Sunday, November 30, 2014

Resources for Advent

Today, Sunday, is the First Sunday of Advent. It is the beginning of the liturgical year and the beginning of the season of preparing for Christmas, the celebration of the Incarnation. It is and always has been my favorite time of year, originally, when I was a small child, because of the fun and presents, and still now that I have the (if I may be so bold) intellectual and spiritual maturity to appreciate the significance of the season to redemptive history. But enough about me, and more about Jesus!

I would like to highlight two devotional resources for this Advent season.

The first is a new devotional by Ray Pritchard (my former senior pastor), Why He Came. You can get the ebook for FREE on Amazon today through Thursday (after that it will cost $2.99). Ray's seasonal devotionals (he usually writes one for both Advent and Lent each year) are always good; I highly recommend you download a copy for yourself!

The second is the fourth edition of my Musical Advent Calendar. I started this in 2011, my first year out of college, and have been blessed with positive responses from family, friends, and colleagues over the years. A bit about it for those of you unfamiliar: 

Each day from December 1 through December 25, I will have a different Advent- or Christmas-themed song featured here on my blog. The twenty-five selections are a mix of songs from across the centuries and styles, and are performed by an equally wide variety of artists. Each day’s post will be live at 5 AM Central Time. You may visit the blog each day or, to have the posts delivered directly to your email, please subscribe to my blog if you have not already (see the "Follow by Email" feature directly below my picture in the right-hand column). Please feel free to share my calendar with the people you know!

And those are just two of what I am sure are many, many other resources that focus on Christ, the Word become Flesh, in the context of this Advent season. Are there any others you would recommend? Please share in the comments below.

Sunday, November 16, 2014

Achieved is the Glorious Work

Last night, the Wheaton College Artist Series presented Haydn's THE CREATION with John Nelson, conductor.

It was easily the most complex production of my young career. According to my boss, Tony Payne, Creation at Wheaton was also the most complex production of his over three decades at Wheaton. After well over half a year of coordinating, discussing, organizing, and re-organizing the details of all that was involved in all the activity leading up to and surrounding last night's concert, I think it is safe to assume that all of my colleagues and I, not to mention all the Wheaton students who were involved, are now breathing a collective sigh of relief. I was actually in a bit of a daze at church this morning, and not just because of the lack of sleep. After months of continuously thinking about this project, with all the details and their multilayered connections, spinning in my head, I woke up this morning with the very liberating feeling of no longer needing to mentally hold it all.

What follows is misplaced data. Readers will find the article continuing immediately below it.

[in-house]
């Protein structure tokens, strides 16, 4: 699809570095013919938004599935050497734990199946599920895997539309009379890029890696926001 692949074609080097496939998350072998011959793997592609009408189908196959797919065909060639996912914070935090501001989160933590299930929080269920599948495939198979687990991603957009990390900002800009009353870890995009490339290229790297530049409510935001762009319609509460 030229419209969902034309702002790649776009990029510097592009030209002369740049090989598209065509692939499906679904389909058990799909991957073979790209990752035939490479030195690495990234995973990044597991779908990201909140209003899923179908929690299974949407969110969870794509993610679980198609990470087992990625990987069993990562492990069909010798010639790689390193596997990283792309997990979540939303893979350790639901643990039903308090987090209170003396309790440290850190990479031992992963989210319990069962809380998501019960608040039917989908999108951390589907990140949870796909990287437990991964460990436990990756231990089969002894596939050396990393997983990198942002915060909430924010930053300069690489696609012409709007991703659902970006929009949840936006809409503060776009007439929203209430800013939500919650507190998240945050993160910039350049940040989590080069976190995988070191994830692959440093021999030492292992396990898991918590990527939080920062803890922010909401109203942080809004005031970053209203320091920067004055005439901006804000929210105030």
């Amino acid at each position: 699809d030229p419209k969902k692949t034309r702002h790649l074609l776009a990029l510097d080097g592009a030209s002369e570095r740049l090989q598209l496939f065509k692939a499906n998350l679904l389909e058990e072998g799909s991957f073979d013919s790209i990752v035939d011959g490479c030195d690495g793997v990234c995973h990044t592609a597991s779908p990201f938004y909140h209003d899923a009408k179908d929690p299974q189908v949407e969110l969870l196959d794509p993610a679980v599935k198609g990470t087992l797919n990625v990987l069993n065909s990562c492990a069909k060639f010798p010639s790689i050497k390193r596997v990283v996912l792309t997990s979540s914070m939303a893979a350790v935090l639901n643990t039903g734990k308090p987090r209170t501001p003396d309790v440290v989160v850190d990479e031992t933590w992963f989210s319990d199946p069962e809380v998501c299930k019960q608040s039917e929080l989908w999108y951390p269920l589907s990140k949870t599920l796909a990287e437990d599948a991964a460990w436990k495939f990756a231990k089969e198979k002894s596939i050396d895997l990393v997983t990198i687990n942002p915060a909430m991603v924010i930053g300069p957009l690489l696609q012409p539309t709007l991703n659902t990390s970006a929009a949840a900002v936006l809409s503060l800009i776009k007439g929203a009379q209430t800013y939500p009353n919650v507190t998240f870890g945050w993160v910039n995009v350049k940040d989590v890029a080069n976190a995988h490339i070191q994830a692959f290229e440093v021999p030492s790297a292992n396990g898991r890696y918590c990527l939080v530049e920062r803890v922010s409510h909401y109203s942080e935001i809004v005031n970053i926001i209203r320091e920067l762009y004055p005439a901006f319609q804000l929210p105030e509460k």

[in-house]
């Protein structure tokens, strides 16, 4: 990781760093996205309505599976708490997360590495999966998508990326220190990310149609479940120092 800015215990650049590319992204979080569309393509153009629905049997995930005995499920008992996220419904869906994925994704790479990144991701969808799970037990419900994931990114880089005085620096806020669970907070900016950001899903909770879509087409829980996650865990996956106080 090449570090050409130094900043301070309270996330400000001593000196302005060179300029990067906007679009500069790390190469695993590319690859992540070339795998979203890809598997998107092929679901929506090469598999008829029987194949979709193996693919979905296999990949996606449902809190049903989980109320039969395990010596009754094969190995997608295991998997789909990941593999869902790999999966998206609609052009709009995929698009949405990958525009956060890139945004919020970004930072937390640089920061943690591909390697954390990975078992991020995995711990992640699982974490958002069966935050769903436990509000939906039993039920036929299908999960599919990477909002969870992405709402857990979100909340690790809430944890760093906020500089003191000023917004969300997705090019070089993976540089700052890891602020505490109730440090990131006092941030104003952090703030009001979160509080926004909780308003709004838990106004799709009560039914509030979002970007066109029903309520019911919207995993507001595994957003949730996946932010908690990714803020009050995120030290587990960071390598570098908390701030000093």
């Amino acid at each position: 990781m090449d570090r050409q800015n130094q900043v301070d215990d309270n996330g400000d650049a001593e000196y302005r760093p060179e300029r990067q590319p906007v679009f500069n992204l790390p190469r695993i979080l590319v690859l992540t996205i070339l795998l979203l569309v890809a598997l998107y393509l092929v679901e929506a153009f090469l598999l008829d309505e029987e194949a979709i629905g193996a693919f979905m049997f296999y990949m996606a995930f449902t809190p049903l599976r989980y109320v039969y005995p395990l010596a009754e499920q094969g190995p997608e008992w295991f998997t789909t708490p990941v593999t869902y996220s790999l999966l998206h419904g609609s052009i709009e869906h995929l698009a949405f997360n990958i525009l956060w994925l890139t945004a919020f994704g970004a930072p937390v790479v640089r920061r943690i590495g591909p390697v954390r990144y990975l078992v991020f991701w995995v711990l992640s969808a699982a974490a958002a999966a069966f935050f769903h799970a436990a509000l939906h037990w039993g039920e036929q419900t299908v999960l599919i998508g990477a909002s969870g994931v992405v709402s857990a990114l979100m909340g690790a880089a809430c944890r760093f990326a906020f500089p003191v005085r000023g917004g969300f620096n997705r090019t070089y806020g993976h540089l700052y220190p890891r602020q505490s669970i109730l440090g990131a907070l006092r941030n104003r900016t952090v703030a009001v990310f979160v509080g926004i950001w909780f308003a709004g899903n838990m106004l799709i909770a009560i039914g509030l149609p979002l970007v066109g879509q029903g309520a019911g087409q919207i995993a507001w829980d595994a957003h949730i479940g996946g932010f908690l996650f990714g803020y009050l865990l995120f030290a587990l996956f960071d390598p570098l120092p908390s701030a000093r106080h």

This is not a confession that I almost had a break down or anything like that. Sure, there were moments when I was, as I put it to a friend yesterday, "professionally annoyed." And of course I know I did not do everything perfectly; I certainly hope to learn much from this experience to apply to my future work. But, truthfully, I am also breathing a sigh of satisfaction, and I think that is true for the others as well.

There are so many things I could say about the Creation at Wheaton project. Hearing from music students about the thrill of rehearsals with John Nelson. Seeing a group of high school students engaged in their special workshop. Witnessing the fine work of my student staff, aptly executing every task I assigned to them (I must pause here at say thank you to Matthew James, Anna Krcek, Cathrine Peistrup, and Sameah Villaca). I was also, at the risk of sounding conceited, very gratified to see people use the hashtag #WheatonCreation that I created for the whole project back in February. Needless to say, I have yet to fully process everything (and being still short on sleep as I write this, I will likely not finish doing so today.)

So I will simply offer a few reflections on last night. First, we had a tremendous audience, both in scope as well as in style. Moments like that, when Edman Chapel is alive with energy and excitement, are always special, and last night took it to a new level. Everyone was enjoying the evening.

Second, we had a tremendous group of musicians. Wheaton College is indeed blessed to have such quality student music ensembles. They performed with such passion last night, no doubt driven by the fact that the piece they were performing is a part of their faith. I was in the backstage corridor with the ensemble directors when the students all came back at the conclusion of the performance, and it was so special to see 260 very happy musicians walk past us.

And third, I had the unique experience of having one of my best friends from my days at Wheaton College, my senior year roommate Nathaniel Olson, as one of the featured guest professional soloists!

All told, an experience I will not forget anytime soon. I am so grateful to have been part of it.

And now a couple pictures from last night...

My senior year roommate and one of my best friends from Wheaton, Nathaniel Olson, sang the role of Adam in THE CREATION.

Maestro John Nelson, flanked by the soloists and backed by the Wheaton College choirs and orchestra, greets the audience to begin the concert.